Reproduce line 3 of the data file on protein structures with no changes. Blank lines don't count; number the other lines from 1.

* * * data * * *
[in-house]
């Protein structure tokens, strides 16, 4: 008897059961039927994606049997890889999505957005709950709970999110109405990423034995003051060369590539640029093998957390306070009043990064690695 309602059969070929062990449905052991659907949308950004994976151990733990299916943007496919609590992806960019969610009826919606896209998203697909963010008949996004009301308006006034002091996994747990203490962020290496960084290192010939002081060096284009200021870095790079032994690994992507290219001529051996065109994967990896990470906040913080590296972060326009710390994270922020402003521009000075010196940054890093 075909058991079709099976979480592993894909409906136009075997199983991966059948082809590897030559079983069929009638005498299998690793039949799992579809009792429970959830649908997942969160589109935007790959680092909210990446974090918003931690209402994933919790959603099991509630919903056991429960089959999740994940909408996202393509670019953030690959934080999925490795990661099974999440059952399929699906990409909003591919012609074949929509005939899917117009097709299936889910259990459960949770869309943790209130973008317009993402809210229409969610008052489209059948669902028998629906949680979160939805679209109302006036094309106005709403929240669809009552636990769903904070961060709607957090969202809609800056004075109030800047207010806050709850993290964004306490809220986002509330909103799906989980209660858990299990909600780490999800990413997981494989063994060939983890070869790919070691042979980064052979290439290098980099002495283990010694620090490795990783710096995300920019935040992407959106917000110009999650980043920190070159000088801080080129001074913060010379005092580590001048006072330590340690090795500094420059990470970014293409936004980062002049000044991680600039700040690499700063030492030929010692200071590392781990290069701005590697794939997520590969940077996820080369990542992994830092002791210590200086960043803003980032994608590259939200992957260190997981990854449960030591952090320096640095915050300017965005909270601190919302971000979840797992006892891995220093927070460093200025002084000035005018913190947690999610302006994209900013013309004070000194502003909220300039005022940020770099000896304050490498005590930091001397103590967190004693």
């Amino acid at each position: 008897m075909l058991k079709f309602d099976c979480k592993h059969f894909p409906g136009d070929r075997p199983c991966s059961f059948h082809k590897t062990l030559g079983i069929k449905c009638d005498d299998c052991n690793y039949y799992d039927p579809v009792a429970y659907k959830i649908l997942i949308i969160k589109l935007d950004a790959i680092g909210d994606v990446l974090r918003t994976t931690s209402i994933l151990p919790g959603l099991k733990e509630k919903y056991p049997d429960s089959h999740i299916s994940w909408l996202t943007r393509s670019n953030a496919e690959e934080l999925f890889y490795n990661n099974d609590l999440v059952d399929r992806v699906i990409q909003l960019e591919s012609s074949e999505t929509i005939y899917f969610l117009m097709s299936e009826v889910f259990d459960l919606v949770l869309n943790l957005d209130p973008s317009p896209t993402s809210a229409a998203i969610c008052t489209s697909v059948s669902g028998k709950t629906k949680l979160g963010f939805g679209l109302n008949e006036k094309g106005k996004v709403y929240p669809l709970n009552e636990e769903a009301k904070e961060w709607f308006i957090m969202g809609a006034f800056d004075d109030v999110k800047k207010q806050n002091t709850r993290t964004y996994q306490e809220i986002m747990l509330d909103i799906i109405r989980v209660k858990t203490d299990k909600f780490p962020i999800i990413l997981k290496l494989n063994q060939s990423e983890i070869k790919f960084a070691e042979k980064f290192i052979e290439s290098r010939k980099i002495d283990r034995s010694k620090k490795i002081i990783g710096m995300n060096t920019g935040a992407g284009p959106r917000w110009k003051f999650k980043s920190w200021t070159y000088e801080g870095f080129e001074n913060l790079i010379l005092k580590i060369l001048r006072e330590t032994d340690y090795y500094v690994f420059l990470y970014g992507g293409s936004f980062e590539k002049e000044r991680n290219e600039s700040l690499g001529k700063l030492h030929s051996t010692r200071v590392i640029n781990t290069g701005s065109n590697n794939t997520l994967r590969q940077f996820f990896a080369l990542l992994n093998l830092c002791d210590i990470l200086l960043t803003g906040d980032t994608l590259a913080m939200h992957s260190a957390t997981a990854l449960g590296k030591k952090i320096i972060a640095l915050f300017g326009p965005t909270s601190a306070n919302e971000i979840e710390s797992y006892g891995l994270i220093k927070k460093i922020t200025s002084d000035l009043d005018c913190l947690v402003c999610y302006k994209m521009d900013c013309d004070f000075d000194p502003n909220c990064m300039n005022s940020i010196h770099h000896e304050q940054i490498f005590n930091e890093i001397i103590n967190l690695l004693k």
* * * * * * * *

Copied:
């Amino acid at each position: 008897m075909l058991k079709f309602d099976c979480k592993h059969f894909p409906g136009d070929r075997p199983c991966s059961f059948h082809k590897t062990l030559g079983i069929k449905c009638d005498d299998c052991n690793y039949y799992d039927p579809v009792a429970y659907k959830i649908l997942i949308i969160k589109l935007d950004a790959i680092g909210d994606v990446l974090r918003t994976t931690s209402i994933l151990p919790g959603l099991k733990e509630k919903y056991p049997d429960s089959h999740i299916s994940w909408l996202t943007r393509s670019n953030a496919e690959e934080l999925f890889y490795n990661n099974d609590l999440v059952d399929r992806v699906i990409q909003l960019e591919s012609s074949e999505t929509i005939y899917f969610l117009m097709s299936e009826v889910f259990d459960l919606v949770l869309n943790l957005d209130p973008s317009p896209t993402s809210a229409a998203i969610c008052t489209s697909v059948s669902g028998k709950t629906k949680l979160g963010f939805g679209l109302n008949e006036k094309g106005k996004v709403y929240p669809l709970n009552e636990e769903a009301k904070e961060w709607f308006i957090m969202g809609a006034f800056d004075d109030v999110k800047k207010q806050n002091t709850r993290t964004y996994q306490e809220i986002m747990l509330d909103i799906i109405r989980v209660k858990t203490d299990k909600f780490p962020i999800i990413l997981k290496l494989n063994q060939s990423e983890i070869k790919f960084a070691e042979k980064f290192i052979e290439s290098r010939k980099i002495d283990r034995s010694k620090k490795i002081i990783g710096m995300n060096t920019g935040a992407g284009p959106r917000w110009k003051f999650k980043s920190w200021t070159y000088e801080g870095f080129e001074n913060l790079i010379l005092k580590i060369l001048r006072e330590t032994d340690y090795y500094v690994f420059l990470y970014g992507g293409s936004f980062e590539k002049e000044r991680n290219e600039s700040l690499g001529k700063l030492h030929s051996t010692r200071v590392i640029n781990t290069g701005s065109n590697n794939t997520l994967r590969q940077f996820f990896a080369l990542l992994n093998l830092c002791d210590i990470l200086l960043t803003g906040d980032t994608l590259a913080m939200h992957s260190a957390t997981a990854l449960g590296k030591k952090i320096i972060a640095l915050f300017g326009p965005t909270s601190a306070n919302e971000i979840e710390s797992y006892g891995l994270i220093k927070k460093i922020t200025s002084d000035l009043d005018c913190l947690v402003c999610y302006k994209m521009d900013c013309d004070f000075d000194p502003n909220c990064m300039n005022s940020i010196h770099h000896e304050q940054i490498f005590n930091e890093i001397i103590n967190l690695l004693k």